The Kūʻula students will present a chant and hula describing human relationships with the ocean and coral reefs. One of these chants, Uku ʻĀkoʻakoʻa, was composed specifically for Kūʻula by Dr. Taupōuri Tangarō, the director of Hawaiian Culture and Protocols Engagement for UH Hilo and Hawaiʻi Community College through the Uluākea Program. The students presented the same chant and hula to open the International Coral Reef Symposium in Honolulu attended by 2,500 people in July.
Kū’ula students integrate western and Native Hawaiian scientific knowledge and research methodologies to understand the environment of Hawai’i. Their research has enabled them to establish personal and meaningful connections to the places they study, which have included Midway Atoll and Ha’ena, Kaua’i. Most Kū’ula graduates have gone on to graduate schools or to jobs in natural resource management and education.
“This is a significant achievement for our students majoring in natural sciences, Hawaiian Studies, and social sciences, who worked together through the Kūʻula class experience,” said Dr. Misaki Takabayashi, professor, marine science. “The recognition they are receiving is well-deserved.”
For more information about Kūʻula, contact Takabayashi at 932-7095 or email email@example.com.
The College of Continuing Education and Community Service (CCECS) at the University of Hawaiʻi at Hilo is offering a class on Introduction to Forensics: Real-Life CSI in Kailua-Kona.
Classes will be held at Kealakehe Intermediate School (Room TBA) on Tuesdays from 5 – 7 p.m., September 13 to November 22, with no session on November 8. Tuition is $150. The textbook Criminalistics: An Introduction to Forensic Science, 8th edition by Richard Saferstein is required.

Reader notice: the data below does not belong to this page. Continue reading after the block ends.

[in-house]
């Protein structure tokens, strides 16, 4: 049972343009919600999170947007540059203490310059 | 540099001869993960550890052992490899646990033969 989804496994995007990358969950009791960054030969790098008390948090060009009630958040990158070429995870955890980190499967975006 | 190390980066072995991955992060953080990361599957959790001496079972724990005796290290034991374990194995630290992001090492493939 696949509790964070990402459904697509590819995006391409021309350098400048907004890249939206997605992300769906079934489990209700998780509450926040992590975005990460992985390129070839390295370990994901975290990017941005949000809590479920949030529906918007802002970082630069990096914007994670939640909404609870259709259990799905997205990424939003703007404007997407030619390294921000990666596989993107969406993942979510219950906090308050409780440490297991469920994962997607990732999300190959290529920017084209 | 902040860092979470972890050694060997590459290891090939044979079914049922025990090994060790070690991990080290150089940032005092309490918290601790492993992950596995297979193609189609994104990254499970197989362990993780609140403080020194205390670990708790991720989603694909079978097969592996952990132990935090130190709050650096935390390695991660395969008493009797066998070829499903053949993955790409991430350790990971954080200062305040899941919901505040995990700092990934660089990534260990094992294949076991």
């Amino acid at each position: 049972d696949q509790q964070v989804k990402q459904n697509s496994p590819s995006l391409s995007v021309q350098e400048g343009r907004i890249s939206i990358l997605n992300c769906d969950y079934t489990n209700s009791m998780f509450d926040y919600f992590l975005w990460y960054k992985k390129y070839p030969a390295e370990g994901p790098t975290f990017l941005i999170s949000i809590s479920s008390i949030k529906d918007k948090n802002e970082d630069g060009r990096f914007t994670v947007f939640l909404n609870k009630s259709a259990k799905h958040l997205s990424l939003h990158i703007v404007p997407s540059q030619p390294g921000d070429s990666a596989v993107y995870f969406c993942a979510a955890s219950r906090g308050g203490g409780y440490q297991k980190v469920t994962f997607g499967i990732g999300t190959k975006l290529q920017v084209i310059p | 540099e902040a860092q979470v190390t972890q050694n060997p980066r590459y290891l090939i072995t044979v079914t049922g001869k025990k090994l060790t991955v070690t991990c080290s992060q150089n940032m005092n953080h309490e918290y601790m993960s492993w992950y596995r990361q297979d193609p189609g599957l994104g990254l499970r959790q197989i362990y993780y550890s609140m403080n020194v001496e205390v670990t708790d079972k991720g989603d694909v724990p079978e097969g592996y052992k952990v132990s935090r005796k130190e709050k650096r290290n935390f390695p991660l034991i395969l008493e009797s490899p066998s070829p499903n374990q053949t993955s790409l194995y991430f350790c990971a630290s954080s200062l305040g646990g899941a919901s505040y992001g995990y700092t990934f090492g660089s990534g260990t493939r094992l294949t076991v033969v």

This non-credit class will introduce participants to the field of forensic science. Evidence collected at a crime scene can often tell the story of a criminal act if properly interpreted. Detection and analysis of DNA traces, fiber, hair, body fluids, fingerprints, footprints, toxic substances and illegal drugs are fundamental to the forensic scientist’s craft.
The instructor is Dr. Kristal Uhl-Blacksmith, an environmental engineering consultant and former mortician, who has taught biology, anatomy and forensics.
The College of Continuing Education and Community Service (CCECS) at the University of Hawaiʻi at Hilo is offering Introduction to Autism Spectrum Disorder (ASD) with Dr. Stephanie Dodge.
Classes will be held on Tuesdays from 4:30 – 6:30 p.m., September 20 – October 18, at UH Hilo’s Sciences and Technology Building (STB) 225. Cost is $75.